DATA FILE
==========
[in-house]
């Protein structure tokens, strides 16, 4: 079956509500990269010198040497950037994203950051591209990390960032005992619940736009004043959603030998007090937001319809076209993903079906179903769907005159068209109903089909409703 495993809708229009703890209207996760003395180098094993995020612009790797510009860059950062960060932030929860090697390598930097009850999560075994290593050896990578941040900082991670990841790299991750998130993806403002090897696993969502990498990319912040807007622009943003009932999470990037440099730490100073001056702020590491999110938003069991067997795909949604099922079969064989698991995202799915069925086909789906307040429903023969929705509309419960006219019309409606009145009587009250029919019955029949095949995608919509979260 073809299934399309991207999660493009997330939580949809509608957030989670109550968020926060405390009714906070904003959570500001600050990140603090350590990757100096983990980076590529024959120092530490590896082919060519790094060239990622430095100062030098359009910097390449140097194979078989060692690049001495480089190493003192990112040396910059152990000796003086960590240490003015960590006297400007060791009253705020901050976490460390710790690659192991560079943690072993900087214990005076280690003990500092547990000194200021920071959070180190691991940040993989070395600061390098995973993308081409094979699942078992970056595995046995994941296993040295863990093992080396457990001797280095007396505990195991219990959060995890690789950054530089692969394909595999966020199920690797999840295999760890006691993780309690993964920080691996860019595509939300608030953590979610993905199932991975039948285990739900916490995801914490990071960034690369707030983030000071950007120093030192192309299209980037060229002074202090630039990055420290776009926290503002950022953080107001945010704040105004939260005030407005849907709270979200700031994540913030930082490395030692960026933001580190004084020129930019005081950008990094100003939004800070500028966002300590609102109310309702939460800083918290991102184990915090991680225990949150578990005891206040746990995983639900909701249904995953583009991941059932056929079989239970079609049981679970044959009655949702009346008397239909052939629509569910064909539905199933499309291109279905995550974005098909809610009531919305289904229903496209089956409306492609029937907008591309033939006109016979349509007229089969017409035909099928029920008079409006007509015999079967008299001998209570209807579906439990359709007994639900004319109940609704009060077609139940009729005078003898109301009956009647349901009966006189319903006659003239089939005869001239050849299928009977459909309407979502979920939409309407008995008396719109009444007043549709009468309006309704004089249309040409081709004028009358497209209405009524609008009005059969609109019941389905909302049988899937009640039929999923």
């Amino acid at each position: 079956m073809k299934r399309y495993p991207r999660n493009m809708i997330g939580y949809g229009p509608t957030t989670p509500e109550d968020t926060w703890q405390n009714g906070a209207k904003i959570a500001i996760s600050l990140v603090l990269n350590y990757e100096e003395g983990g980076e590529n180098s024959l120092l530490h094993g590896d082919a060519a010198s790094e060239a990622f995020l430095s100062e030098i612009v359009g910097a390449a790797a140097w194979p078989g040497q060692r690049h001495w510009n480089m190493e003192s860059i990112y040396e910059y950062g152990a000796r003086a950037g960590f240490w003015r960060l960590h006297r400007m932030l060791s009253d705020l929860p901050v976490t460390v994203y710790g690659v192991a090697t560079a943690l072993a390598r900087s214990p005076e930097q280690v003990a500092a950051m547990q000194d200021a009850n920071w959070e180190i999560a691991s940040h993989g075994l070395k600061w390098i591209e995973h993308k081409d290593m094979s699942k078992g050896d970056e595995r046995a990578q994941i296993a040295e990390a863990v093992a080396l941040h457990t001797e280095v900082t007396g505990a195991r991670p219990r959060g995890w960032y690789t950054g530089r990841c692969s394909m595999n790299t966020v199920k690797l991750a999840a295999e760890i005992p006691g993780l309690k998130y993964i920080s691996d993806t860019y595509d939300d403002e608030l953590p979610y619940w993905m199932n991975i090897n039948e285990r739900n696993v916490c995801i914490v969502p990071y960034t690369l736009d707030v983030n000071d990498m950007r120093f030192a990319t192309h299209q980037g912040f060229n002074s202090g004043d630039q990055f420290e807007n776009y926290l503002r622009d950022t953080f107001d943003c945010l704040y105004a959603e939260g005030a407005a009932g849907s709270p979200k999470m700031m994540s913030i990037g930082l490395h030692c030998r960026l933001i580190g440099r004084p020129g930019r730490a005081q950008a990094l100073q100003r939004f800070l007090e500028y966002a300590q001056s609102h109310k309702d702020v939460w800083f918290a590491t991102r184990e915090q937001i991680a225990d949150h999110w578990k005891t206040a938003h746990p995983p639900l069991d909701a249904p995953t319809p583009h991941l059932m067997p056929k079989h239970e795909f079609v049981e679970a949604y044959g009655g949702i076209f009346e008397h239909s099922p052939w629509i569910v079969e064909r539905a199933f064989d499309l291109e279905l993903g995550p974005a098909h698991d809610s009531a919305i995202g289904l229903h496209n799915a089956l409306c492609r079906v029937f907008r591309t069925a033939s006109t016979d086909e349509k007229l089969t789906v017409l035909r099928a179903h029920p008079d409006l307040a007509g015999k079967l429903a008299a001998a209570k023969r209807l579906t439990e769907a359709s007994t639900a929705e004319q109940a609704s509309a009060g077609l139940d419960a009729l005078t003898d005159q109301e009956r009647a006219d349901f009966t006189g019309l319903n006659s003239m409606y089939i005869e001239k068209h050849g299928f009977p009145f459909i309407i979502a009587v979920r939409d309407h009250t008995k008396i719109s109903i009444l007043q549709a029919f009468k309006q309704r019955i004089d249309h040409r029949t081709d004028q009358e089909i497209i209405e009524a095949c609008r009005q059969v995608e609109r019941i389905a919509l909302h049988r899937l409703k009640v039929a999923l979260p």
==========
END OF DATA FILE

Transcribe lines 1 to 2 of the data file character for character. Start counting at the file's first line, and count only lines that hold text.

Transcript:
[in-house]
């Protein structure tokens, strides 16, 4: 079956509500990269010198040497950037994203950051591209990390960032005992619940736009004043959603030998007090937001319809076209993903079906179903769907005159068209109903089909409703 495993809708229009703890209207996760003395180098094993995020612009790797510009860059950062960060932030929860090697390598930097009850999560075994290593050896990578941040900082991670990841790299991750998130993806403002090897696993969502990498990319912040807007622009943003009932999470990037440099730490100073001056702020590491999110938003069991067997795909949604099922079969064989698991995202799915069925086909789906307040429903023969929705509309419960006219019309409606009145009587009250029919019955029949095949995608919509979260 073809299934399309991207999660493009997330939580949809509608957030989670109550968020926060405390009714906070904003959570500001600050990140603090350590990757100096983990980076590529024959120092530490590896082919060519790094060239990622430095100062030098359009910097390449140097194979078989060692690049001495480089190493003192990112040396910059152990000796003086960590240490003015960590006297400007060791009253705020901050976490460390710790690659192991560079943690072993900087214990005076280690003990500092547990000194200021920071959070180190691991940040993989070395600061390098995973993308081409094979699942078992970056595995046995994941296993040295863990093992080396457990001797280095007396505990195991219990959060995890690789950054530089692969394909595999966020199920690797999840295999760890006691993780309690993964920080691996860019595509939300608030953590979610993905199932991975039948285990739900916490995801914490990071960034690369707030983030000071950007120093030192192309299209980037060229002074202090630039990055420290776009926290503002950022953080107001945010704040105004939260005030407005849907709270979200700031994540913030930082490395030692960026933001580190004084020129930019005081950008990094100003939004800070500028966002300590609102109310309702939460800083918290991102184990915090991680225990949150578990005891206040746990995983639900909701249904995953583009991941059932056929079989239970079609049981679970044959009655949702009346008397239909052939629509569910064909539905199933499309291109279905995550974005098909809610009531919305289904229903496209089956409306492609029937907008591309033939006109016979349509007229089969017409035909099928029920008079409006007509015999079967008299001998209570209807579906439990359709007994639900004319109940609704009060077609139940009729005078003898109301009956009647349901009966006189319903006659003239089939005869001239050849299928009977459909309407979502979920939409309407008995008396719109009444007043549709009468309006309704004089249309040409081709004028009358497209209405009524609008009005059969609109019941389905909302049988899937009640039929999923």